- Al Sharpton, Trayvon Martin’s parents rally against Fla. ‘stand your ground’ law
- Hillary Clinton campaign got illicit funds from D.C. scandal figure
- Obama administration backs off plan to cut prescription-drug program
- Tickets linked to stolen passports purchased by Iranian middleman
- More than 3,500 police planned for Boston Marathon
- Ottawa day care suspends 2-year-old for ‘outside’ cheese sandwich
- Liam Neeson tells NYC mayor to ‘man up’ in horse carriage fight
- Real-life Dr. Doolittle to reveal how to talk to animals
- Climate change could bring back smallpox, researchers say
- Shoe-bomb witness to speak from London at N.Y. trial
Schwarzenegger is sworn in as governor
SACRAMENTO, Calif. (AP) — Arnold Schwarzenegger was sworn in yesterday as the 38th governor of California, completing a meteoric rise from bodybuilder and action hero to leader of the nation’s most populated state in a historic recall election.
The 56-year-old Austrian immigrant took the oath of office on the steps of the Capitol before an audience of 7,500 dignitaries and supporters — as millions more around the world watched the event live on television.
Mr. Schwarzenegger’s wife, Maria Shriver, held the Bible while California Supreme Court Chief Justice Ronald George administered the oath.
“I am humbled, I am honored, and I am moved beyond words to be your governor,” Mr. Schwarzenegger said after being sworn in.
In a nod to his wife’s uncle, Mr. Schwarzenegger added: “In the words of President Kennedy, ‘I am an idealist without illusions.’”
Although he had no experience as an elected official, Mr. Schwarzenegger, a Republican, was swept into office in the Oct. 7 election that ousted Gov. Gray Davis, a Democrat, who was reviled by the voters for his handling of the state’s ailing economy.
“Perhaps some think this is fanciful or poetic, but to an immigrant like me — who, as a boy saw Soviet tanks rolling through the streets of Austria, to someone like me who came here with absolutely nothing and gained absolutely everything — it is not fanciful to see this state as a golden dream,” Mr. Schwarzenegger said.
The ceremony, while steeped in tradition, was void of the pageantry often associated with California inaugurations.
Bitterness over the divisive recall vote and the state’s financial troubles prompted Mr. Schwarzenegger to put a damper on livelier festivities — although plenty of celebrities and journalists were on hand. Former Miss America Vanessa Williams, who appeared with Mr. Schwarzenegger in the 1996 film “Eraser,” sang the national anthem.
Nearly 740 journalists were expected to cover the ceremony — numbers similar to a presidential inauguration. Fifteen dignitaries from 13 countries were in attendance, including representatives from Canada, Egypt, Austria and Mexico.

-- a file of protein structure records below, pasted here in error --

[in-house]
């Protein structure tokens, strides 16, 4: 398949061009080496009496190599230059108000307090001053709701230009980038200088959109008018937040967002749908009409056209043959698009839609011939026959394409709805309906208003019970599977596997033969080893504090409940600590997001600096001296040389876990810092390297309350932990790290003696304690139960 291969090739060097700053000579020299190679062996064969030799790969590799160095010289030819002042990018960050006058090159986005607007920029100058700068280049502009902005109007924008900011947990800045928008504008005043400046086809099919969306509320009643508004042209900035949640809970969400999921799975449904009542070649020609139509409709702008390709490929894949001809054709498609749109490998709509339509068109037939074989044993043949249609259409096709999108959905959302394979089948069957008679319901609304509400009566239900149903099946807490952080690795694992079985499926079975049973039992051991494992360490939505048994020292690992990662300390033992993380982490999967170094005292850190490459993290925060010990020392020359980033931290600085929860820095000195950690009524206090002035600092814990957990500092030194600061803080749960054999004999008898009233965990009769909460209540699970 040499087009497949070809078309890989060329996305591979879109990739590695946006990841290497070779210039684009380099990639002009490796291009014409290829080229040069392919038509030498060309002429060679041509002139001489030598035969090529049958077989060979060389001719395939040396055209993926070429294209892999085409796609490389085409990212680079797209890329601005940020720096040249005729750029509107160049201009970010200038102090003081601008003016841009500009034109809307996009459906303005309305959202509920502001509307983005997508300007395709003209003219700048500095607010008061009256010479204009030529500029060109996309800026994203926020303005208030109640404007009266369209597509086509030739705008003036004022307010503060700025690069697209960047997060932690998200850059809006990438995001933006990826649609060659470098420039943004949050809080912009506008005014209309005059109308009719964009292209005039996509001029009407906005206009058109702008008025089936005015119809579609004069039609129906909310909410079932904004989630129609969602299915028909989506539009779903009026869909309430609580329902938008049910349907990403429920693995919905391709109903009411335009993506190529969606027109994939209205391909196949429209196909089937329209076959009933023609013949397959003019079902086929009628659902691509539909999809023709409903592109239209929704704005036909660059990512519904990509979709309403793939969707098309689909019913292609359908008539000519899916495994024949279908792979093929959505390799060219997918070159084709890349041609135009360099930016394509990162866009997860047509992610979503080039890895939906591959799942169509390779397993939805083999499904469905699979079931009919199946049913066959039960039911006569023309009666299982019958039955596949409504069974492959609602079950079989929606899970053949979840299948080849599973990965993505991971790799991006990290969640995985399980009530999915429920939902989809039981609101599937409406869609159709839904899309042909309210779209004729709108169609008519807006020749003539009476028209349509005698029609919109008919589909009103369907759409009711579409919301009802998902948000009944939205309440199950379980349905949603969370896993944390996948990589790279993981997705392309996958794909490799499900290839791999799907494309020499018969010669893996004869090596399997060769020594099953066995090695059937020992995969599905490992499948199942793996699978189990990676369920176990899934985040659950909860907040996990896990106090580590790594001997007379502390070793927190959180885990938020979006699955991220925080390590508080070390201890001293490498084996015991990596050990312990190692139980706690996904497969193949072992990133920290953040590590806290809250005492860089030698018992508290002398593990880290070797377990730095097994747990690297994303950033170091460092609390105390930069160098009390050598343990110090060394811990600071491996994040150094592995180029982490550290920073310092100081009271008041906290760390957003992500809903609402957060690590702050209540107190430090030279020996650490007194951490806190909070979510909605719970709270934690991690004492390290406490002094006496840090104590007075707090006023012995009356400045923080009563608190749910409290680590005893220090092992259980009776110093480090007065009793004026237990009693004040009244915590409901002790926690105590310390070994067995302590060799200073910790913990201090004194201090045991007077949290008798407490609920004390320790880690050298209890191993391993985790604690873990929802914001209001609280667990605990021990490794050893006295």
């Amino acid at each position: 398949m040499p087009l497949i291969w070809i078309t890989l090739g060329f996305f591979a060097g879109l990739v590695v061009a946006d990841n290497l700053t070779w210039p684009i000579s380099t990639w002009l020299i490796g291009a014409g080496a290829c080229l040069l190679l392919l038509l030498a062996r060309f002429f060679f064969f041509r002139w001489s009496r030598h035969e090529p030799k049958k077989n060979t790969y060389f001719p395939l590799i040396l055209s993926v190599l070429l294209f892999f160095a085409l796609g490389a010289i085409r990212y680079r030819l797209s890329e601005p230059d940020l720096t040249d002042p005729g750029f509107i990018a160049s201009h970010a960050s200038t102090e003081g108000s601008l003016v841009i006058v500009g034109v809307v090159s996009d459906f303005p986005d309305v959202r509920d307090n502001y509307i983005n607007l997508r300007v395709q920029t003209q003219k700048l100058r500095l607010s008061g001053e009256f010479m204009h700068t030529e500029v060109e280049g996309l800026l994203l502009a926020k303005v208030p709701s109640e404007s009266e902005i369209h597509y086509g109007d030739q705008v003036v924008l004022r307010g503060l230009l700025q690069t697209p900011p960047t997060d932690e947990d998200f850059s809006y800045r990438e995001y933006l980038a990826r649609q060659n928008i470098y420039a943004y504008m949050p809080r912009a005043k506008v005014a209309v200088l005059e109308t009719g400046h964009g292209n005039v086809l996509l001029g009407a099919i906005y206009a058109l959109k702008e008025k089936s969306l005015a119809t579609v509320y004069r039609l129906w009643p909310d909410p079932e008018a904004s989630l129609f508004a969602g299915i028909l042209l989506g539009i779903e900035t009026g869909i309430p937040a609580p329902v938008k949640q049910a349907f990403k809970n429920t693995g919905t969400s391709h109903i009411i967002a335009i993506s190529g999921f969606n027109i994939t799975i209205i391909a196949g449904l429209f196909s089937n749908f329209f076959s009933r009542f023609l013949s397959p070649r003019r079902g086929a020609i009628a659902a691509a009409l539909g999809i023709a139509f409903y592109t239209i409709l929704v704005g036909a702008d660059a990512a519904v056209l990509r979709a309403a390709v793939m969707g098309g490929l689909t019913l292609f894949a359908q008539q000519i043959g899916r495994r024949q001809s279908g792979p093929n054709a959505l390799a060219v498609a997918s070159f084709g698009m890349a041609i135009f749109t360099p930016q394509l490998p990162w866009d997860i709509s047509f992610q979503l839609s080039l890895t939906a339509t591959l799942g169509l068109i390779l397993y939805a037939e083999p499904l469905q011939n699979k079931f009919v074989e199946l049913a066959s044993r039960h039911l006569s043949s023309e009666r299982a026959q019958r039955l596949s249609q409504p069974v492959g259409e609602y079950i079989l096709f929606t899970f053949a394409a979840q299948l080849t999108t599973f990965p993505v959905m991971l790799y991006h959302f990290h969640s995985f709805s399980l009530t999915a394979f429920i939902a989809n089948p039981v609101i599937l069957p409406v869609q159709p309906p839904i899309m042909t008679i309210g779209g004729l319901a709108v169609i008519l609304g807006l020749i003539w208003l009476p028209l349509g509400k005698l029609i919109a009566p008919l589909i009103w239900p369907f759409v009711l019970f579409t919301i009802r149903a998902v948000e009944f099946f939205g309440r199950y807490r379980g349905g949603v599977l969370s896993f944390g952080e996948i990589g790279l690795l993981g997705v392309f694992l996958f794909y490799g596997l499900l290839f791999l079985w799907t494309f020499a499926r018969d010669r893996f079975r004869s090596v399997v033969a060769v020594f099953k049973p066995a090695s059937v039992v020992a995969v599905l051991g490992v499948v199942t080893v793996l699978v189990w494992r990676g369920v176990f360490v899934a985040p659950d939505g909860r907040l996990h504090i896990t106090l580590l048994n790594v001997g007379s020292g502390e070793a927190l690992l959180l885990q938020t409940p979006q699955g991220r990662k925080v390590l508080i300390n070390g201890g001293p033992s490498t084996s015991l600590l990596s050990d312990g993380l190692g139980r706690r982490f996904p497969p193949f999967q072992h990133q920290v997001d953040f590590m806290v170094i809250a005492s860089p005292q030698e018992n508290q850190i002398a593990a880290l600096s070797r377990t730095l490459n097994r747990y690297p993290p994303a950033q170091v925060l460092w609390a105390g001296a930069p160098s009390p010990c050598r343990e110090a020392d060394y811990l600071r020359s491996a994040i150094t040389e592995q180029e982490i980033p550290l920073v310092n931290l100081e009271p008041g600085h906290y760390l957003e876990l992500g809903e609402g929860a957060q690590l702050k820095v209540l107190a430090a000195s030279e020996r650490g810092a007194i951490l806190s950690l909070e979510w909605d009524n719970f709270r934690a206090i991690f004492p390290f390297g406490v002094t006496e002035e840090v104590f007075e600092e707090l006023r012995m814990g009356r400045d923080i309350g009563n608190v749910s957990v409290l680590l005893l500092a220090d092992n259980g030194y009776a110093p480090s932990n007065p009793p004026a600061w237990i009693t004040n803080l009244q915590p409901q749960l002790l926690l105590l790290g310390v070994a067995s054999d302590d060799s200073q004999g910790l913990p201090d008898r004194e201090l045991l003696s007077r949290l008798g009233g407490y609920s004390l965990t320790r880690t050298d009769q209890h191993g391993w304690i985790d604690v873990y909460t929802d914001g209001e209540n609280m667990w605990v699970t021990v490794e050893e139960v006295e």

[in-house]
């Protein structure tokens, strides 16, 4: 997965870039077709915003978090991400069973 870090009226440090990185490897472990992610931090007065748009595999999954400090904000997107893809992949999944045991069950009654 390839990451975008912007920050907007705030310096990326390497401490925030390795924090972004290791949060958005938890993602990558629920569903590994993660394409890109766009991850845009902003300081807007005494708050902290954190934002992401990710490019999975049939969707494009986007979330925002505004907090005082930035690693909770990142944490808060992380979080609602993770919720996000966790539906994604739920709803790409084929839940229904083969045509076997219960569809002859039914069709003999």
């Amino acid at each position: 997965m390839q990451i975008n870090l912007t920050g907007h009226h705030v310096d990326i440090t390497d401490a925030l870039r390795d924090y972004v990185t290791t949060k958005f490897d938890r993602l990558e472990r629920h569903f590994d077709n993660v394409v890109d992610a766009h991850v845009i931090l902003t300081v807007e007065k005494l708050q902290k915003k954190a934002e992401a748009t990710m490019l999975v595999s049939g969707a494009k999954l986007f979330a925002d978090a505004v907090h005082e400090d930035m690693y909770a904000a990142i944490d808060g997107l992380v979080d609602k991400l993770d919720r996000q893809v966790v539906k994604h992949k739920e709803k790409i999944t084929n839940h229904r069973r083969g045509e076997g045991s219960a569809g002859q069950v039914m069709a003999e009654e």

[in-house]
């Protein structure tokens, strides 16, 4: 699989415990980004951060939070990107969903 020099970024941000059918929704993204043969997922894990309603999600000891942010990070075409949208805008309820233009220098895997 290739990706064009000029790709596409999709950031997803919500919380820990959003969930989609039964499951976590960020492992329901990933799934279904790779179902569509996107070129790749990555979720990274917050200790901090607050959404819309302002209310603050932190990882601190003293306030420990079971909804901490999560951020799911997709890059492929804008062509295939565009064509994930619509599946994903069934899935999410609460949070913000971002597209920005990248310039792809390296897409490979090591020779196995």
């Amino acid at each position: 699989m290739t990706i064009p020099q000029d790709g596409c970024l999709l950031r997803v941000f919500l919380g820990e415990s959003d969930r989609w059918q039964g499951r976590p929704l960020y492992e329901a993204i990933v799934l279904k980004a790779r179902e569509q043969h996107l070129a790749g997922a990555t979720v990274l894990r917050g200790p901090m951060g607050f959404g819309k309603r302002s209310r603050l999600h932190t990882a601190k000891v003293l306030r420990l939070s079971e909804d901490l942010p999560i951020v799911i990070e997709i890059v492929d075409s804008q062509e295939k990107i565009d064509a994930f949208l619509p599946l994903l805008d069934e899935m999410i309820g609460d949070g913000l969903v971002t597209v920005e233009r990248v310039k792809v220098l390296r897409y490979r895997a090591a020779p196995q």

The new governor was surrounded by his four children, who had remained out of public view during much of the recall campaign.
Mr. Schwarzenegger was to attend three events: a luncheon inside the Capitol rotunda for state and federal officials, a private family gathering across the street and an invitation-only reception sponsored by the state Chamber of Commerce.
He was scheduled to return to the Capitol by midafternoon to start running California’s government, a job that became more daunting over the weekend when his chief financial deputy pegged the state budget deficit at $25 billion — far more than other estimates.
An immigrant who arrived in the United States at 21 barely able to speak English, Mr. Schwarzenegger is a quick study who impressed even some of his critics with his raw political skills. But he nonetheless also has made many promises to voters that will be hard to keep, including repealing a big increase in the car tax on his first day in office. That move will add an estimated $4 billion to the deficit.
By David Keene
Conference showed that the values Reagan cherished still endure
- Hillary Clinton campaign received funds from Jeffrey Thompson
- FCC targets black conservative in TV station fight
- Kim Jong-un calls for execution of 33 Christians
- Senate Democrats, Republicans spar over restoring unemployment benefits
- Unanimous Senate passes bill on military sex assault to give victims more say in prosecution
- Atheists sue to remove 'Ground Zero Cross' from 9/11 museum
- Sharyl Attkisson resigns from CBS after months of talks
- U.S. pilot scares off Iranians with 'Top Gun'-worthy stunt: 'You really ought to go home'
- DHS accused of holding U.S. citizen at airport, using emails to pry into her sex life
- George Zimmerman signs autographs at Orlando gun show
Pope Francis meets his 'mini-me'
Celebrity deaths in 2014
Winter storm hits states — again